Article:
In 1999, the then President Hugo Sonnenschein announced the relaxation of the university’s famous core courses, reducing the number of required courses from 21 to 15. When the New York Times, The Economist and other major news media picked up this story, the university became a national education debate focus. These changes were eventually implemented, but the controversy played a role in Sonnenschein's decision to resign in 2000.
Starting in the mid-2000s, the university began a multi-million dollar expansion project. In 2008, the University of Chicago announced plans to establish Milton Friedman College, which attracted support and controversy from faculty, staff and students. The institute will cost approximately $200 million and occupy the buildings of the Chicago Theological Seminary. In the same year, investor David G. Booth donated US$300 million to the University’s Booth School of Business. This is the largest gift in the history of the university and the largest gift ever made by the business school. In 2009, several new buildings are under planning or construction, half of which cost US$100 million or more. Since 2011, major construction projects include Jules and Gwen Knapp Biomedical Discovery Center, ten floors Gao's Medical Research Center and the further expansion of the University of Chicago Medical Center Medical Park. In 2014, the university launched a public fundraising campaign that raised $4.5 billion. In September 2015, the university received $100 million from the Pearson Family Foundation for the establishment of the Pearson Institute for Global Research and Resolution and the Pearson Global Forum at the Harris School of Public Policy Research.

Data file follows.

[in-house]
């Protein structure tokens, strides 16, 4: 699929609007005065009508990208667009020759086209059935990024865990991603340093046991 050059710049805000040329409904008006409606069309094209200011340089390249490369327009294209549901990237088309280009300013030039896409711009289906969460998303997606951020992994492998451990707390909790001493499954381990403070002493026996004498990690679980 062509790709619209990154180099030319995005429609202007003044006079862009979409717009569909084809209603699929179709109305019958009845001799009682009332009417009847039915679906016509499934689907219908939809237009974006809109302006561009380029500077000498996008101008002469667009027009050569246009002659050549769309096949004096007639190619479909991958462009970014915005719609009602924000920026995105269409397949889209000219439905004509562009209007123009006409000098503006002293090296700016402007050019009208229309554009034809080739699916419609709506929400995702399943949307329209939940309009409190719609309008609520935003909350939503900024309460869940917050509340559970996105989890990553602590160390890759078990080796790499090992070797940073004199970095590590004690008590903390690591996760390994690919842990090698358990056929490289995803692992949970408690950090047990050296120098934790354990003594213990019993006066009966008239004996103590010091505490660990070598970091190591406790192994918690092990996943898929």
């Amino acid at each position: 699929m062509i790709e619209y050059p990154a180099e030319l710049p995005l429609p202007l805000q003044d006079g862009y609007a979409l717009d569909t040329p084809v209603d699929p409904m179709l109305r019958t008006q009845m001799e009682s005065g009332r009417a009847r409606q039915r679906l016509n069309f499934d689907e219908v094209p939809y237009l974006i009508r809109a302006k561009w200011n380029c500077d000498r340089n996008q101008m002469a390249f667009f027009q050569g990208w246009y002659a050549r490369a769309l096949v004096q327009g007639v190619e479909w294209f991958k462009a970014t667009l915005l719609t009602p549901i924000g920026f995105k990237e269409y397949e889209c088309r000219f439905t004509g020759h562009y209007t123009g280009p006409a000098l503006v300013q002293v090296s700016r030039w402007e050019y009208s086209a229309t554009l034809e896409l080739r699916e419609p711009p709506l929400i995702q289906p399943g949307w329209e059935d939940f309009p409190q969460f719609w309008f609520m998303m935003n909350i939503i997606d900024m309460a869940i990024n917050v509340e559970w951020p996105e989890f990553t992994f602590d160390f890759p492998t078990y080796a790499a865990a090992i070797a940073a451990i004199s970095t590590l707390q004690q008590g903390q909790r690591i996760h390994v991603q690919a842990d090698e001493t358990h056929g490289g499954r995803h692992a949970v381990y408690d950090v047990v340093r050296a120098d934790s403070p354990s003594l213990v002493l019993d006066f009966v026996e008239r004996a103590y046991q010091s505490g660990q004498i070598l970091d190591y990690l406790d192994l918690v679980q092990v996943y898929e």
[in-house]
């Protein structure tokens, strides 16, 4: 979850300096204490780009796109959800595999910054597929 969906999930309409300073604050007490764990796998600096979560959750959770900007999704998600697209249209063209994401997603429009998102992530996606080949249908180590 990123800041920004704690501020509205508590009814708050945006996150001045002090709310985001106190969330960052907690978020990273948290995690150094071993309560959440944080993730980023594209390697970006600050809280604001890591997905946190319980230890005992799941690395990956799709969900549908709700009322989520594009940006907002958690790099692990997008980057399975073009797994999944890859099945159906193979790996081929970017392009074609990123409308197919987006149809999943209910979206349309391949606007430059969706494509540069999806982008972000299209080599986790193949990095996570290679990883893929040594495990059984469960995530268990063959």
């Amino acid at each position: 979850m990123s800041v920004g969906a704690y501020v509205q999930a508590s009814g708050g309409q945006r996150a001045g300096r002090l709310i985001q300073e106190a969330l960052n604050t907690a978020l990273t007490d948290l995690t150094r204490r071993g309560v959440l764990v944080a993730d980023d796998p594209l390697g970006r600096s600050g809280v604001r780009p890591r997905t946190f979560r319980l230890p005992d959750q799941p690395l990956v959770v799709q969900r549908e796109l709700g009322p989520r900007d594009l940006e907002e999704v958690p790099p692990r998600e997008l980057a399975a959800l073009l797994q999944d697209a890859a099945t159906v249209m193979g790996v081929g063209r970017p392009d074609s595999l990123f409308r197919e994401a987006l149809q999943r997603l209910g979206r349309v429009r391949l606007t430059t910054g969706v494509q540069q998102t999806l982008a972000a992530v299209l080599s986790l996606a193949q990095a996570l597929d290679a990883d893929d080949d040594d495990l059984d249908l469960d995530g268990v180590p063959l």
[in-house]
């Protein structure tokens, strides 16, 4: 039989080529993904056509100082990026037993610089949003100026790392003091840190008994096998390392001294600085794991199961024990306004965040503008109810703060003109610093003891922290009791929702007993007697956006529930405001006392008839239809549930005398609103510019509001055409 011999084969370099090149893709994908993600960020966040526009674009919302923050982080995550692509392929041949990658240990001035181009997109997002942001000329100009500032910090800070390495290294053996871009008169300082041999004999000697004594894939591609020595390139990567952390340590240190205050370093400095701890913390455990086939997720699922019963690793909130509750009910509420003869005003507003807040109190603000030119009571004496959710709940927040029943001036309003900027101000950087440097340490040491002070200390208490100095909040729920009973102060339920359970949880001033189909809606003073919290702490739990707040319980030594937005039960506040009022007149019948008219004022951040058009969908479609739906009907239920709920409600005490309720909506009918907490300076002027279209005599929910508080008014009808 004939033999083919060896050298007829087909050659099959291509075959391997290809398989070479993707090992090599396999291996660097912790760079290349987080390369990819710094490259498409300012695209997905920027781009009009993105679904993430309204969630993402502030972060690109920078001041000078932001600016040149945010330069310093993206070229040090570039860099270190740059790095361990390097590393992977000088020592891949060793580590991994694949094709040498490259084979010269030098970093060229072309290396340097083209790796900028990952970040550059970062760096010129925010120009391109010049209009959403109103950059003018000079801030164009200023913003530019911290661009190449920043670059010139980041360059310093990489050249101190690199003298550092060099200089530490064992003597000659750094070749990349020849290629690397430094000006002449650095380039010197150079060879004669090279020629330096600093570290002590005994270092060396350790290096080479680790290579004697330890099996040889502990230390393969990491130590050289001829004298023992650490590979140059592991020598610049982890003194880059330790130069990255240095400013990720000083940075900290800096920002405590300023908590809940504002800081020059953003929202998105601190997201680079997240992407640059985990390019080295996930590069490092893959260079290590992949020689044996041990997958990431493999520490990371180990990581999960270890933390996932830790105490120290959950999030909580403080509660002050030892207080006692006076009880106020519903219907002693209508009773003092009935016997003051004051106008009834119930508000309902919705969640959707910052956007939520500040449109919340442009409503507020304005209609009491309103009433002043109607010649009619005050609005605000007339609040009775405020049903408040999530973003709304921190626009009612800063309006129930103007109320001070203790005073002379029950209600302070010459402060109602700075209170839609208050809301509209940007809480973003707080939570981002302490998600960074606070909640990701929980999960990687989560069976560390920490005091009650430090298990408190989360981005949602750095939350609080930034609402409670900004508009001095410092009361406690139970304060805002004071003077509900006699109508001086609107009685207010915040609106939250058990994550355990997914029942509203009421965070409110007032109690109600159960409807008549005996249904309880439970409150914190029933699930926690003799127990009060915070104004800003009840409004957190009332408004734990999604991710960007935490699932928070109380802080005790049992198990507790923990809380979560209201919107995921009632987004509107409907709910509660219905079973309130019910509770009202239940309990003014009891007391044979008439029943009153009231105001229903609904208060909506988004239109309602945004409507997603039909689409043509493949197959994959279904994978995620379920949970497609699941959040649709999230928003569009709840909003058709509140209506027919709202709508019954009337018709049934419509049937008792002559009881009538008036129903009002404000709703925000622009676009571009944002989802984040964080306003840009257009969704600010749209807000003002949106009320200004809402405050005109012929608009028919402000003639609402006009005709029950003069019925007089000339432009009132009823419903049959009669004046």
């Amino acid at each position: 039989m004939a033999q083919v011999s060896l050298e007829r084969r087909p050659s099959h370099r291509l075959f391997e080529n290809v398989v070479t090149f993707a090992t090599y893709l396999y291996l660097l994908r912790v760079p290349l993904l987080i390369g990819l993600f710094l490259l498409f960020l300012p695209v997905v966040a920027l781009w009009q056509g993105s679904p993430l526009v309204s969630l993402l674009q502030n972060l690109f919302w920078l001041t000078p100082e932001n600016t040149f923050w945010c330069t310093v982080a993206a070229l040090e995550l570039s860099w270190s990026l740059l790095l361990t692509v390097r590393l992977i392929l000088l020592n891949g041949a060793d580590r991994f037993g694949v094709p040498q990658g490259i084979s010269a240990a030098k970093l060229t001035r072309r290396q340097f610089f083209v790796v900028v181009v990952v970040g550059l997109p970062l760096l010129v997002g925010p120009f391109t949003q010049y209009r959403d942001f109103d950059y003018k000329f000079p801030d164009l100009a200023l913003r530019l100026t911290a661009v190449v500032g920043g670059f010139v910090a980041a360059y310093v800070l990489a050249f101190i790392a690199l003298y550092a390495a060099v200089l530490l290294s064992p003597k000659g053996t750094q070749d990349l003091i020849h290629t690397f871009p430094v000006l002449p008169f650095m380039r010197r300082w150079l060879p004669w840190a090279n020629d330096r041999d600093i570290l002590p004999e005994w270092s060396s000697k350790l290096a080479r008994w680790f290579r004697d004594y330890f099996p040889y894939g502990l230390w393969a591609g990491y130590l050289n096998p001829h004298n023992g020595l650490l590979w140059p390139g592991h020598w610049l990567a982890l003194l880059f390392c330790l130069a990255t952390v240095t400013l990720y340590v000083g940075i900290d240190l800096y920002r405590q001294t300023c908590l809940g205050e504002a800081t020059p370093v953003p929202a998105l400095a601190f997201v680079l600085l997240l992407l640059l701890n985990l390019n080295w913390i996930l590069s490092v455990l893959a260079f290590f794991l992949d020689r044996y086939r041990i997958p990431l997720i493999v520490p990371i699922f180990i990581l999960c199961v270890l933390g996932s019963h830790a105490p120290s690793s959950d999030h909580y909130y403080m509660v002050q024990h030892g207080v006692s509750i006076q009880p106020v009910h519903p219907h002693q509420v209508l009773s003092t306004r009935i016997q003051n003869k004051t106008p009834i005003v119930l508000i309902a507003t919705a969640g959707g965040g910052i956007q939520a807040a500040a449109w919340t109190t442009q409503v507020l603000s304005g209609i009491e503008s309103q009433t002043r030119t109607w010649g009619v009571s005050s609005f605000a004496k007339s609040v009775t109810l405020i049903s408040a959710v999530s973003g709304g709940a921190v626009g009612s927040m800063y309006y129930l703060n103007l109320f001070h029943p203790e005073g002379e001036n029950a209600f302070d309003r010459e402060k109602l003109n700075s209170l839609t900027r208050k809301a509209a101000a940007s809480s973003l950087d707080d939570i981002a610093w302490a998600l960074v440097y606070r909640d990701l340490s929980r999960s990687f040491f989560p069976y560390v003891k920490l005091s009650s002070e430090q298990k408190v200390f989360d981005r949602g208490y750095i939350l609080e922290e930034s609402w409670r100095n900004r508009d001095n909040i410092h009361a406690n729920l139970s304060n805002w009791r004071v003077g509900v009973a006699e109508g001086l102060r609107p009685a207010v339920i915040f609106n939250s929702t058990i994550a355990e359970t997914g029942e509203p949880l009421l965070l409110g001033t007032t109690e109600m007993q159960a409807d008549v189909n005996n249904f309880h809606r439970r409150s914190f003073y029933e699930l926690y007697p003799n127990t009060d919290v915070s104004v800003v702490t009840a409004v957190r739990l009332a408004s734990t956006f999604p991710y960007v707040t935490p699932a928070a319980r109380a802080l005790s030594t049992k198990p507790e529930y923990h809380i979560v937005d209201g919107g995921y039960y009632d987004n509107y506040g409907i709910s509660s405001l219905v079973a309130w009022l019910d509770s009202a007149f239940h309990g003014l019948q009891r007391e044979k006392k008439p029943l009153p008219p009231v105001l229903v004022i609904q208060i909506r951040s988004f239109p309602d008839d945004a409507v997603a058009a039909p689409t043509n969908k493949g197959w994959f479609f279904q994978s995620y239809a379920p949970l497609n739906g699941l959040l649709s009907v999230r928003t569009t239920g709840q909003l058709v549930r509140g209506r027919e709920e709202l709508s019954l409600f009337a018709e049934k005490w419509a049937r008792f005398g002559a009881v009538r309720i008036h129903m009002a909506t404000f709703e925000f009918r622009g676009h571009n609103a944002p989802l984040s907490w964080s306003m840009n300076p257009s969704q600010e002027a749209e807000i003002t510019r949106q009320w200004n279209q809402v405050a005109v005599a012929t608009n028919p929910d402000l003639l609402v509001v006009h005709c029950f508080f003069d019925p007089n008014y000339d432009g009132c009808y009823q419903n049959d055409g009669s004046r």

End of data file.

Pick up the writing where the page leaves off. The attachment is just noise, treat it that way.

On May 1, 2014, the University of Chicago was named "one of the 55 higher education institutions under investigation" by the Office of Civil Rights, "because the White House mission may violate federal laws to handle complaints of sexual violence and harassment" to protect students from sexual assault power.
In 2019, the university created the first school in thirty years, the Pritzker School of Molecular Engineering.